After a month- long process of applying to university, I decided the grass looked greener on the other side of the Atlantic. I couldn’t pass up the chance to move to a place with such a rich cultural history, where I could live my university years learning a different way of life and doing it for a much cheaper tuition price. So, here’s my journey of being an American at a UK university, and a few things I’ve learned along the way.
The Liberal Arts Question
Moving to the UK was not just a commitment to a different lifestyle, but also a different form of education. At a typical American college, you study for four years, with free reign to study different subjects before you hone in on a major. This also tends to include general education requirements, meaning you may need to study a subject unrelated to your interests or career pathway. In the UK, you normally study for three years, and commit to a course of study at the get-go.
While I had a pretty good idea of what I wanted to study, it was still intimidating to make that selection right away. The way that I negotiated this was by studying a joint honours degree, which allowed me to pursue two subjects instead of one.
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Starting university is scary enough on its own, let alone when you’re in a whole new country. I worried that I’d stick out like a sore thumb; that the cultural differences would get in the way of making friends. And they did prove a hindrance at times. Suffice it to say that to know English doesn’t mean I always speak the same language! My first year, I had to ask people to repeat themselves an embarrassing number of times. I still have to remind myself that ‘Are you alright?’ doesn’t mean ‘You look sad.’
There are differences in humour as well. American humour is much more straightforward, whereas British humour tends to be dryer and more subtle. It’s a little awkward when you miss the joke, but mostly I enjoyed the opportunity to learn about these differences. I found there were very few misunderstandings that couldn’t be laughed off. And despite all my worries, I found that counter to the stereotype, most of the Brits I met weren’t cold at all. In fact, they made me feel incredibly welcome and at home.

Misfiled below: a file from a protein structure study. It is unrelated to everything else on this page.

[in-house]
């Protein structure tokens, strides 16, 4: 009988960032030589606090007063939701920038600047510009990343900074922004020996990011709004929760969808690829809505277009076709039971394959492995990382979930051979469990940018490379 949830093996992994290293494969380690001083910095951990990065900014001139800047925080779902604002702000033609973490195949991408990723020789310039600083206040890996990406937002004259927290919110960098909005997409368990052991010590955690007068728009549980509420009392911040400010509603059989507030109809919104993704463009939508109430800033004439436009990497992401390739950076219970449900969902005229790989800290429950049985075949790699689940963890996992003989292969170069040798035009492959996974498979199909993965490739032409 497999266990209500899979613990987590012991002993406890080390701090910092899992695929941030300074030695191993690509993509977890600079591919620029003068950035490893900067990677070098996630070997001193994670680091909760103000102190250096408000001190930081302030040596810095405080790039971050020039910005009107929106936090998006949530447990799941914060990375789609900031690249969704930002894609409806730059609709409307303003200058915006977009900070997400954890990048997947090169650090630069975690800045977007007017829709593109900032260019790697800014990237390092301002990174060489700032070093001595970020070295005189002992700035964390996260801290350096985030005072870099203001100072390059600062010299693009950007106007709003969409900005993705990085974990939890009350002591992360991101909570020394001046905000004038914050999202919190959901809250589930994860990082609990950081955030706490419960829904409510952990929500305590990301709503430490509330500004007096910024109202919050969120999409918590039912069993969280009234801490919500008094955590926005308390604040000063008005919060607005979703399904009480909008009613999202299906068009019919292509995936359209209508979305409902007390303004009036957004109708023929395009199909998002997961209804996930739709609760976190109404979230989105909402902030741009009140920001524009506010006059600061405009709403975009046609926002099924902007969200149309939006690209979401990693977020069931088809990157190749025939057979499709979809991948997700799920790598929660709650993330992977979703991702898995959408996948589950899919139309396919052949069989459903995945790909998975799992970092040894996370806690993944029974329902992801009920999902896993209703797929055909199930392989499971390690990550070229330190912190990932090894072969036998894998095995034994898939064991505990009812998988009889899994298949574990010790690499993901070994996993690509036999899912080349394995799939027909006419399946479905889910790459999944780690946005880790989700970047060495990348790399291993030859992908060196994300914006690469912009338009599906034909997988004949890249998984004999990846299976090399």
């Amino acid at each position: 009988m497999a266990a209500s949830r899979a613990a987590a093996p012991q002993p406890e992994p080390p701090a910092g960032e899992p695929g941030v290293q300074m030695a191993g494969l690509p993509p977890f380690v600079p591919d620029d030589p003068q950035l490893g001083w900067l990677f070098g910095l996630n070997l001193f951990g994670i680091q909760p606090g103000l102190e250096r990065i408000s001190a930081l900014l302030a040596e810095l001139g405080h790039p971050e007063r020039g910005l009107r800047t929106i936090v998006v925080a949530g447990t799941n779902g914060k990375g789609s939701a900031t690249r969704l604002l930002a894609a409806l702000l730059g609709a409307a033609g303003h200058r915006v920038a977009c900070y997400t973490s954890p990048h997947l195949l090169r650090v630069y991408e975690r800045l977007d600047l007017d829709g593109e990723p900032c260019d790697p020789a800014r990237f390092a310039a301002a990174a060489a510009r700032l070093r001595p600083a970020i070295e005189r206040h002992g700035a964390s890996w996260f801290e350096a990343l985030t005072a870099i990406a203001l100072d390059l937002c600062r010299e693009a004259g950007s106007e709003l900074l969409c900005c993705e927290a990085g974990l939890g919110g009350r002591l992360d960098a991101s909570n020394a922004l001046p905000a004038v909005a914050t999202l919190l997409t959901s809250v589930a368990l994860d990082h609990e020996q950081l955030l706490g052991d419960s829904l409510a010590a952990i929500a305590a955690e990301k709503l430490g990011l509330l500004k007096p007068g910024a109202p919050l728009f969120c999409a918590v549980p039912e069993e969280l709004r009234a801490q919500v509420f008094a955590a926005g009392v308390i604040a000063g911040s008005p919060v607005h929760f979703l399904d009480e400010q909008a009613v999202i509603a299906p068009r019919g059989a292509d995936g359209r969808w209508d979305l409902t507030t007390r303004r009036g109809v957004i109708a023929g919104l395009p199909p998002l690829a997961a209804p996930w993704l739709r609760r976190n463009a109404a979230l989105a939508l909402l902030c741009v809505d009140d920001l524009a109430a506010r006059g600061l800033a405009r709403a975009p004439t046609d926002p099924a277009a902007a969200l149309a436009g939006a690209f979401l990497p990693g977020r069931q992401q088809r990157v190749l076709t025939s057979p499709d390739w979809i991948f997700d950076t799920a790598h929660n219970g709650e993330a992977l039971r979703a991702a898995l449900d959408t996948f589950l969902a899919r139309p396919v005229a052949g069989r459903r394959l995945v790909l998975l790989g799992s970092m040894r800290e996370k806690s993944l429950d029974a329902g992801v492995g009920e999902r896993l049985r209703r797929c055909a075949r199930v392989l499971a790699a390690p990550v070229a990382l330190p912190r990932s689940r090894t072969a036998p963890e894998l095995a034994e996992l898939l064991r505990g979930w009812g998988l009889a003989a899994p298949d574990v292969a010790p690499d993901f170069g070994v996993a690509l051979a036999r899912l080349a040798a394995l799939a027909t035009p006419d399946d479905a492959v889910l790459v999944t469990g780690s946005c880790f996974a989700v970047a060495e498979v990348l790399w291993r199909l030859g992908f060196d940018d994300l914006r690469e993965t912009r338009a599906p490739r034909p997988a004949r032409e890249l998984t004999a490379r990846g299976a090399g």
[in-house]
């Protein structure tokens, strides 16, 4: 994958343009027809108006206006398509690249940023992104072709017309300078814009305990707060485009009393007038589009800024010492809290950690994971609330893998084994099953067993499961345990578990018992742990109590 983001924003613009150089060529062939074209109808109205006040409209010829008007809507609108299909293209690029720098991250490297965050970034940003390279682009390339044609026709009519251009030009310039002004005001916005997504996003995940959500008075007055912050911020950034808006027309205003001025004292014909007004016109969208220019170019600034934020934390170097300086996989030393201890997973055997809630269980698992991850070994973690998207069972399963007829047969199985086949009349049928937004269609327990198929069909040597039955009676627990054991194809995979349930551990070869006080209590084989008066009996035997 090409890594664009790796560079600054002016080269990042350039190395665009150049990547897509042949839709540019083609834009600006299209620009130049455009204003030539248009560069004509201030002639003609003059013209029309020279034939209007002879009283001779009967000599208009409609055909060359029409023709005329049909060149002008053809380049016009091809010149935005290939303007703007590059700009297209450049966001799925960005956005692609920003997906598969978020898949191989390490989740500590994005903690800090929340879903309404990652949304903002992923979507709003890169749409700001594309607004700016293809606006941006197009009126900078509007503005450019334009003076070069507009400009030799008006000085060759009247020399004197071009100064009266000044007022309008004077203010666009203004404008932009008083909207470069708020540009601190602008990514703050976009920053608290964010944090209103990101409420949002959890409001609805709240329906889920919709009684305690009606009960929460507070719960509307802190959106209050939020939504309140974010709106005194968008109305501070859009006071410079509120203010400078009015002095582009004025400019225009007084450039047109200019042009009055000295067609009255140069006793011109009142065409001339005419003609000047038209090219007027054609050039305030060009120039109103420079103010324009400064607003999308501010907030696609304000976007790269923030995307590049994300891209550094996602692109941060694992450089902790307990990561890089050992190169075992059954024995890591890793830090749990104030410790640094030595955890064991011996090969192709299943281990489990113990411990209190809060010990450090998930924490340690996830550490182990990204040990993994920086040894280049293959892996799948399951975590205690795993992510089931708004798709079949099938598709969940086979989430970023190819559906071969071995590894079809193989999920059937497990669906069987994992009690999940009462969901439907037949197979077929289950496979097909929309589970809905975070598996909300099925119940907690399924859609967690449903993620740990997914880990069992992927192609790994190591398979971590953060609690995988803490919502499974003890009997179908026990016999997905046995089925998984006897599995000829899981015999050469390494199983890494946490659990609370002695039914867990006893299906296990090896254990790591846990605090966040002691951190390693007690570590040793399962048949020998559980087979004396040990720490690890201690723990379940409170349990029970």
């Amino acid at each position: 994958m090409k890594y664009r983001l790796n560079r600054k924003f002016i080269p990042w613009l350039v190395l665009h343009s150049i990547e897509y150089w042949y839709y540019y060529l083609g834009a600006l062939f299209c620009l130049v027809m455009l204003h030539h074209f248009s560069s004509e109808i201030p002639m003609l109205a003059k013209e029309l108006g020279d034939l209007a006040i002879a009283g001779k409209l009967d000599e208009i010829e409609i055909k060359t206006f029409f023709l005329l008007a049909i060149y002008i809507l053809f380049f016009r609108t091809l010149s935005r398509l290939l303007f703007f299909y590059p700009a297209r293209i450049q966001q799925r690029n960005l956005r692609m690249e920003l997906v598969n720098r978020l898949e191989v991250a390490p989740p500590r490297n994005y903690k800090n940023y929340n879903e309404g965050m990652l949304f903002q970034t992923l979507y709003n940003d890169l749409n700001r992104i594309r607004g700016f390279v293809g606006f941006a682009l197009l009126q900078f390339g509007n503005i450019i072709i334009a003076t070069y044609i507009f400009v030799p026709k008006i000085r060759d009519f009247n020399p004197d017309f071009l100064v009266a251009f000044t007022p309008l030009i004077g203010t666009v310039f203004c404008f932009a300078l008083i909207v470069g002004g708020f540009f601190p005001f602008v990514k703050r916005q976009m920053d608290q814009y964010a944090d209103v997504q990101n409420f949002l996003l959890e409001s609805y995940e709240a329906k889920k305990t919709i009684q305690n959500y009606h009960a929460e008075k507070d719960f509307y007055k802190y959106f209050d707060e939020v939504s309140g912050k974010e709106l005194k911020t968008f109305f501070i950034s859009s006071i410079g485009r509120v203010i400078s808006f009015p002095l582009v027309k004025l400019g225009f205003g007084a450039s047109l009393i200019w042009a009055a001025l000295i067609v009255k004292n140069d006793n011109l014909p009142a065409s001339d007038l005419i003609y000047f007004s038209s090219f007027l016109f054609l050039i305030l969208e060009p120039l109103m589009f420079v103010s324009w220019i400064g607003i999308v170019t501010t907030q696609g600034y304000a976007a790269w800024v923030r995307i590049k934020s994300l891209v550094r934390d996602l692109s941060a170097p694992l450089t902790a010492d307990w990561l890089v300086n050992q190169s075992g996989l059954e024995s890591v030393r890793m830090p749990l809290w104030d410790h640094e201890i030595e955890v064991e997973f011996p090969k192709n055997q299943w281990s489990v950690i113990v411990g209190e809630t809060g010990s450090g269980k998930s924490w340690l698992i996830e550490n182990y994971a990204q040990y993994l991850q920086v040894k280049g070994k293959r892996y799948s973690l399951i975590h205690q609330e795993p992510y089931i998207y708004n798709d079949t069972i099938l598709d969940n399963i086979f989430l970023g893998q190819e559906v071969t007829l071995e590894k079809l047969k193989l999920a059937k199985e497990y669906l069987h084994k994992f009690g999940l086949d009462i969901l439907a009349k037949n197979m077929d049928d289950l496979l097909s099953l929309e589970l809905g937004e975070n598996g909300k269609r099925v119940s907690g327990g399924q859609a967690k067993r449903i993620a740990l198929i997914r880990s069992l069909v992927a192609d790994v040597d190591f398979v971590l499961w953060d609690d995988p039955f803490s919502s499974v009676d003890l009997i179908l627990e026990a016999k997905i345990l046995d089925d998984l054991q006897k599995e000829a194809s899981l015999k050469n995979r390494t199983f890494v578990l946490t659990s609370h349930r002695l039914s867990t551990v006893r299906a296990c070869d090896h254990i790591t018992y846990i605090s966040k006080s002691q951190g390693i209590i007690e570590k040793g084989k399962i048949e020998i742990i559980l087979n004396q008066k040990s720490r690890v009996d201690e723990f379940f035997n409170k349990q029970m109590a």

What I Wish I’d Known As An American At A UK University
The least fun part of studying in a different country is the paperwork. Applying for visas, getting set up in the NHS, and sorting out your right to work can be a huge pain, especially when you have your regular university commitments to worry about on top of that. Living abroad also means that you have two of everything. Two sets of contacts, two bank accounts, two phone numbers. It can make simple tasks into a hassle. It’s manageable, but it’s worth knowing what you’re getting into.
When you’re living abroad, homesickness can be a big struggle too. It can be overwhelming, especially at first, but picking up the phone always helps. I was also lucky enough to have a great support network of friends that I could always talk to.
The UK is far from perfect, and I sometimes miss the sunshine. But I’ve made some wonderful memories here and, I would absolutely do it all over again. If you are considering moving or studying abroad, I say go for it! After all, life’s an adventure.